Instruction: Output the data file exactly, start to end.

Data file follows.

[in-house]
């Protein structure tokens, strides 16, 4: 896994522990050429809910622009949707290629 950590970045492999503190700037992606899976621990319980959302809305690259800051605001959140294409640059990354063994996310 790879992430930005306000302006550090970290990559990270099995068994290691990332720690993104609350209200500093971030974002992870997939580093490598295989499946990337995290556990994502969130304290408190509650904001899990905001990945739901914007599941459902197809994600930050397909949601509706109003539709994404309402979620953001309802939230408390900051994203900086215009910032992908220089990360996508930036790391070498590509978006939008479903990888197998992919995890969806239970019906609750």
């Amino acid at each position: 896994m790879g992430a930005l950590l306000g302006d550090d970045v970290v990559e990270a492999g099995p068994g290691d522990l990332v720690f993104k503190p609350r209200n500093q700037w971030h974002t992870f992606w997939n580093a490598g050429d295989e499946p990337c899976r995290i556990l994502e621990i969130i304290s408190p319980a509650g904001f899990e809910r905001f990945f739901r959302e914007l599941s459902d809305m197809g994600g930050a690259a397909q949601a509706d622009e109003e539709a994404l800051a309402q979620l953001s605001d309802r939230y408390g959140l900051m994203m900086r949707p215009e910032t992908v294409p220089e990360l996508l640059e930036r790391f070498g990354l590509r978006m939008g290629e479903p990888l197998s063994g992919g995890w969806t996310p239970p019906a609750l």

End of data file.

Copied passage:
[in-house]
């Protein structure tokens, strides 16, 4: 896994522990050429809910622009949707290629 950590970045492999503190700037992606899976621990319980959302809305690259800051605001959140294409640059990354063994996310 790879992430930005306000302006550090970290990559990270099995068994290691990332720690993104609350209200500093971030974002992870997939580093490598295989499946990337995290556990994502969130304290408190509650904001899990905001990945739901914007599941459902197809994600930050397909949601509706109003539709994404309402979620953001309802939230408390900051994203900086215009910032992908220089990360996508930036790391070498590509978006939008479903990888197998992919995890969806239970019906609750």
């Amino acid at each position: 896994m790879g992430a930005l950590l306000g302006d550090d970045v970290v990559e990270a492999g099995p068994g290691d522990l990332v720690f993104k503190p609350r209200n500093q700037w971030h974002t992870f992606w997939n580093a490598g050429d295989e499946p990337c899976r995290i556990l994502e621990i969130i304290s408190p319980a509650g904001f899990e809910r905001f990945f739901r959302e914007l599941s459902d809305m197809g994600g930050a690259a397909q949601a509706d622009e109003e539709a994404l800051a309402q979620l953001s605001d309802r939230y408390g959140l900051m994203m900086r949707p215009e910032t992908v294409p220089e990360l996508l640059e930036r790391f070498g990354l590509r978006m939008g290629e479903p990888l197998s063994g992919g995890w969806t996310p239970p019906a609750l």